various efforts to publish your location or turn your phone into a credit
card, all of which have various dangers.
Because the number of Linux devices is growing quickly, it is becoming more
of a target. For reference, he said there are more than a billion
Windows-installed systems—some botnets have more than a million
bots—but the smartphone market is growing at a rate (35.5%/year) that
will go beyond that soon. At that rate, the expected sales of smartphones
in 2014 is 506 million. In addition, the smartphone market is getting less
fragmented and he sees iOS and Linux as likely to be the only players
before too long.
The focus on mobile Linux security is growing, he said. He noted the
recent Coverity study of the Android kernel that found 88 high-risk
defects and there were "some interesting things in there".
The report will not be available for a bit as Coverity gave Google 60 days
to fix the problems before the report will be released. Ware noted that
the study found that the defect rate for the code written for Android was
higher than for the rest of the kernel".
MSSF was originally developed for smartphones, but has been broadened to
support all of the MeeGo vertical markets (netbook, connected TV,
in-vehicle-infotainment (IVI), ...). At a high level, the goals for MSSF
are to provide protections for users of devices, the device itself, and for
new services that are envisioned for MeeGo devices.
For users, that includes protecting things like login credentials and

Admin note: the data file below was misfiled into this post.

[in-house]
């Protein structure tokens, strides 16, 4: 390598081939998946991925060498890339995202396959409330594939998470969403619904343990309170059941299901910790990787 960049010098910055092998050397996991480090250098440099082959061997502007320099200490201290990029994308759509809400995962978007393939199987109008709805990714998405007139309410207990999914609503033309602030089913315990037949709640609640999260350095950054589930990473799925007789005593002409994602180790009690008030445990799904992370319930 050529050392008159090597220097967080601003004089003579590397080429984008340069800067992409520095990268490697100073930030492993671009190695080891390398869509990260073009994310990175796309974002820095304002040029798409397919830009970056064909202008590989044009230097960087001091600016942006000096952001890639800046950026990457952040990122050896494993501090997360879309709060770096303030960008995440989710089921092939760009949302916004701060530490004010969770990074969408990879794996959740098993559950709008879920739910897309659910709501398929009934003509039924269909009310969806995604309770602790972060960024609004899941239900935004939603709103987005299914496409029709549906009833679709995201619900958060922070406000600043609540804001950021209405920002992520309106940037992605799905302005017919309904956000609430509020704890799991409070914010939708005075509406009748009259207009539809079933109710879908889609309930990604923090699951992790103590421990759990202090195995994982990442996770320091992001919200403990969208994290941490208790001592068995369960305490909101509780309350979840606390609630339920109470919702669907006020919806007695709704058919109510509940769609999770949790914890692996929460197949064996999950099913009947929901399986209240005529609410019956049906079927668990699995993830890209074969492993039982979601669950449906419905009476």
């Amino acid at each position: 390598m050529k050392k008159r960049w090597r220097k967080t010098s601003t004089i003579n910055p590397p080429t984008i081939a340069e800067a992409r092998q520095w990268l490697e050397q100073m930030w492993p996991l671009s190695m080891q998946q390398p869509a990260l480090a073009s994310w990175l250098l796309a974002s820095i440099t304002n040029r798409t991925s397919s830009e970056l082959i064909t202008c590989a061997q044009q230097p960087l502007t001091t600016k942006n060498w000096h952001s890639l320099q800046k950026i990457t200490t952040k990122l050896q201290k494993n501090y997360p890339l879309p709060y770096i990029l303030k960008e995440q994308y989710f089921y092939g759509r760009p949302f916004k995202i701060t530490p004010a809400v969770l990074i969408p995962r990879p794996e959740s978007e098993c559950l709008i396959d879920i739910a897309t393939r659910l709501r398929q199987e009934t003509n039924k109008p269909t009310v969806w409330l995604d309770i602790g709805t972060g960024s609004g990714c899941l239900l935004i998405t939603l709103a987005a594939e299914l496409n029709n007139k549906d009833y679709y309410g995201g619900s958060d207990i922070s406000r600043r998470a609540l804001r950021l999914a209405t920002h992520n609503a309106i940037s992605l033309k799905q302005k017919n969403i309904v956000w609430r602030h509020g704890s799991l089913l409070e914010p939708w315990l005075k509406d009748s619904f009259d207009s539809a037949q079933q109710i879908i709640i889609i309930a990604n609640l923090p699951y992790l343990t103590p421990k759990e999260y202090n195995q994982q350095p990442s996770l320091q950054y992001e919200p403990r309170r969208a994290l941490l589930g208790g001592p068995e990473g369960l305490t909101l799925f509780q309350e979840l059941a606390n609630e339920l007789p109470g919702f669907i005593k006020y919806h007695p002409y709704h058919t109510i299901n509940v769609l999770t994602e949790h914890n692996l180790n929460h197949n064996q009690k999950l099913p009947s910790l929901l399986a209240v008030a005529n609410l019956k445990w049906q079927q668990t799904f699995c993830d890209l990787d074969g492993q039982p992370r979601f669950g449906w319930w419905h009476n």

cookies, but also to try to prevent malicious software from being able to
do things like making expensive phone calls without the knowledge or consent of
the device owner. Protecting the device entails protecting the SIM lock
and ensuring that regulatory requirements (for things like radio frequency
emissions) are strictly adhered to. New services like mobile payment also
need protection, he said.
The MeeGo security team is doing things beyond just MSSF. It ensures that
the external facing MeeGo infrastructure is kept secure. That includes
things like source code repositories and open build service packages. The
team also ensures that MeeGo images are secure by not having insecure
defaults on network services, patching packages for security
vulnerabilities, and issuing MeeGo advisories.
MeeGo "can't be secure without you guys", he said. The team
could do static analysis and code reviews for 80 hours a week and still not
find everything. He asked that folks keep an eye out and point out any
flaws they find to firstname.lastname@example.org. There is also a new MeeGo-security-discussion
mailing list and weekly IRC meetings of the security team are planned in
the near future.
In answer to some audience questions, Ware said he was concerned about
security issues surrounding "cloud" applications, but hadn't looked at it
specifically yet. It is "something to look at in the
future". He also was not interested in talking about DRM solutions,
though some in the audience clearly were. He worked on DRM five years ago
and was glad to not be working on it any more. "I don't want to fix
someone's broken business model", he said. Others who need those
kinds of "solutions" will undoubtedly come up with them.